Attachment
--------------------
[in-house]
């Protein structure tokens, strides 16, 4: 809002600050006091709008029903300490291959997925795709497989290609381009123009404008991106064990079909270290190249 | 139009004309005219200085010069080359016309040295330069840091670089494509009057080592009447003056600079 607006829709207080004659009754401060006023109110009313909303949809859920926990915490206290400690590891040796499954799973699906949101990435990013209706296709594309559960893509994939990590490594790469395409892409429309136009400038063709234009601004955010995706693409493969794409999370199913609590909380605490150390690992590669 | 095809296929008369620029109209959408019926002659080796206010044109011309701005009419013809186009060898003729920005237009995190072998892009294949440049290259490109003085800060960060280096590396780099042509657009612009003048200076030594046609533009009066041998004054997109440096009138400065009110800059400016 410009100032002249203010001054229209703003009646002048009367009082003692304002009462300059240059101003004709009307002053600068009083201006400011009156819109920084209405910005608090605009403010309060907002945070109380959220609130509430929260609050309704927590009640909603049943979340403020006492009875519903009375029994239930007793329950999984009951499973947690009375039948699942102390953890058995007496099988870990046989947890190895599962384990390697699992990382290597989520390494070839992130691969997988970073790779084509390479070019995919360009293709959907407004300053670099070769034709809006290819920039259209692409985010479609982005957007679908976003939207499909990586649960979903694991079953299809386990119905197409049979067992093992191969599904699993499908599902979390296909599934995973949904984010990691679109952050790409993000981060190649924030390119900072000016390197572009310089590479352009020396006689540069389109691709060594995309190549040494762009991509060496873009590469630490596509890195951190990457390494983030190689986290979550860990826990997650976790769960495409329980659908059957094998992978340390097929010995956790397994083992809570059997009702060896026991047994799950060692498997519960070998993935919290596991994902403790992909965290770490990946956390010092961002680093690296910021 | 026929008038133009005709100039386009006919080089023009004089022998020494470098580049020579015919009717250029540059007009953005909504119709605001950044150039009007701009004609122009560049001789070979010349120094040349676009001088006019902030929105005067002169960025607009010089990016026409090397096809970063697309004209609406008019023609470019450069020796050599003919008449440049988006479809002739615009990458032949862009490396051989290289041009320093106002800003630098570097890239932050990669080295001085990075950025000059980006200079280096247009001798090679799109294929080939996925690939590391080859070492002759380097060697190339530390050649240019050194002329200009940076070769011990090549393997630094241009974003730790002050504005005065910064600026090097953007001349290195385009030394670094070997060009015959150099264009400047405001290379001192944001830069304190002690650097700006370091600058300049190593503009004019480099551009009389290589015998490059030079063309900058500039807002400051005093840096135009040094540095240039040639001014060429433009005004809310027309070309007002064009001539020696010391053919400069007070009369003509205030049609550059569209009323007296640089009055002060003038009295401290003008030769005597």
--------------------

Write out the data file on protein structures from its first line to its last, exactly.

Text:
[in-house]
């Protein structure tokens, strides 16, 4: 809002600050006091709008029903300490291959997925795709497989290609381009123009404008991106064990079909270290190249 | 139009004309005219200085010069080359016309040295330069840091670089494509009057080592009447003056600079 607006829709207080004659009754401060006023109110009313909303949809859920926990915490206290400690590891040796499954799973699906949101990435990013209706296709594309559960893509994939990590490594790469395409892409429309136009400038063709234009601004955010995706693409493969794409999370199913609590909380605490150390690992590669 | 095809296929008369620029109209959408019926002659080796206010044109011309701005009419013809186009060898003729920005237009995190072998892009294949440049290259490109003085800060960060280096590396780099042509657009612009003048200076030594046609533009009066041998004054997109440096009138400065009110800059400016 410009100032002249203010001054229209703003009646002048009367009082003692304002009462300059240059101003004709009307002053600068009083201006400011009156819109920084209405910005608090605009403010309060907002945070109380959220609130509430929260609050309704927590009640909603049943979340403020006492009875519903009375029994239930007793329950999984009951499973947690009375039948699942102390953890058995007496099988870990046989947890190895599962384990390697699992990382290597989520390494070839992130691969997988970073790779084509390479070019995919360009293709959907407004300053670099070769034709809006290819920039259209692409985010479609982005957007679908976003939207499909990586649960979903694991079953299809386990119905197409049979067992093992191969599904699993499908599902979390296909599934995973949904984010990691679109952050790409993000981060190649924030390119900072000016390197572009310089590479352009020396006689540069389109691709060594995309190549040494762009991509060496873009590469630490596509890195951190990457390494983030190689986290979550860990826990997650976790769960495409329980659908059957094998992978340390097929010995956790397994083992809570059997009702060896026991047994799950060692498997519960070998993935919290596991994902403790992909965290770490990946956390010092961002680093690296910021 | 026929008038133009005709100039386009006919080089023009004089022998020494470098580049020579015919009717250029540059007009953005909504119709605001950044150039009007701009004609122009560049001789070979010349120094040349676009001088006019902030929105005067002169960025607009010089990016026409090397096809970063697309004209609406008019023609470019450069020796050599003919008449440049988006479809002739615009990458032949862009490396051989290289041009320093106002800003630098570097890239932050990669080295001085990075950025000059980006200079280096247009001798090679799109294929080939996925690939590391080859070492002759380097060697190339530390050649240019050194002329200009940076070769011990090549393997630094241009974003730790002050504005005065910064600026090097953007001349290195385009030394670094070997060009015959150099264009400047405001290379001192944001830069304190002690650097700006370091600058300049190593503009004019480099551009009389290589015998490059030079063309900058500039807002400051005093840096135009040094540095240039040639001014060429433009005004809310027309070309007002064009001539020696010391053919400069007070009369003509205030049609550059569209009323007296640089009055002060003038009295401290003008030769005597």